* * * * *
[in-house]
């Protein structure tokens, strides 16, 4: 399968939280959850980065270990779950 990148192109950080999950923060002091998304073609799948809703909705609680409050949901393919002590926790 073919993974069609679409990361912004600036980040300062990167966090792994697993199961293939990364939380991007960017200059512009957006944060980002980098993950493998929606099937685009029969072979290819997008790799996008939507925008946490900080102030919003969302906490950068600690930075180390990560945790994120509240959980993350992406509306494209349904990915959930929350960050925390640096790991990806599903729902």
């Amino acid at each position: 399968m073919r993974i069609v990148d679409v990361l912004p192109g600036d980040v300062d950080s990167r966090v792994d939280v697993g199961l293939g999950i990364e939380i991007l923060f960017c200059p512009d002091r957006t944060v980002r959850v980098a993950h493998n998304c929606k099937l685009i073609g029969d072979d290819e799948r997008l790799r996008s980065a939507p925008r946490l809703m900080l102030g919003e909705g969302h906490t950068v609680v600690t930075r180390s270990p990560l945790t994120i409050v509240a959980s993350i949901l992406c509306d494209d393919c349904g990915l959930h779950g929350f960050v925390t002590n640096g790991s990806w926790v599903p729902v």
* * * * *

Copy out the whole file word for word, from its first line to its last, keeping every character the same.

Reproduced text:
[in-house]
């Protein structure tokens, strides 16, 4: 399968939280959850980065270990779950 990148192109950080999950923060002091998304073609799948809703909705609680409050949901393919002590926790 073919993974069609679409990361912004600036980040300062990167966090792994697993199961293939990364939380991007960017200059512009957006944060980002980098993950493998929606099937685009029969072979290819997008790799996008939507925008946490900080102030919003969302906490950068600690930075180390990560945790994120509240959980993350992406509306494209349904990915959930929350960050925390640096790991990806599903729902």
């Amino acid at each position: 399968m073919r993974i069609v990148d679409v990361l912004p192109g600036d980040v300062d950080s990167r966090v792994d939280v697993g199961l293939g999950i990364e939380i991007l923060f960017c200059p512009d002091r957006t944060v980002r959850v980098a993950h493998n998304c929606k099937l685009i073609g029969d072979d290819e799948r997008l790799r996008s980065a939507p925008r946490l809703m900080l102030g919003e909705g969302h906490t950068v609680v600690t930075r180390s270990p990560l945790t994120i409050v509240a959980s993350i949901l992406c509306d494209d393919c349904g990915l959930h779950g929350f960050v925390t002590n640096g790991s990806w926790v599903p729902v």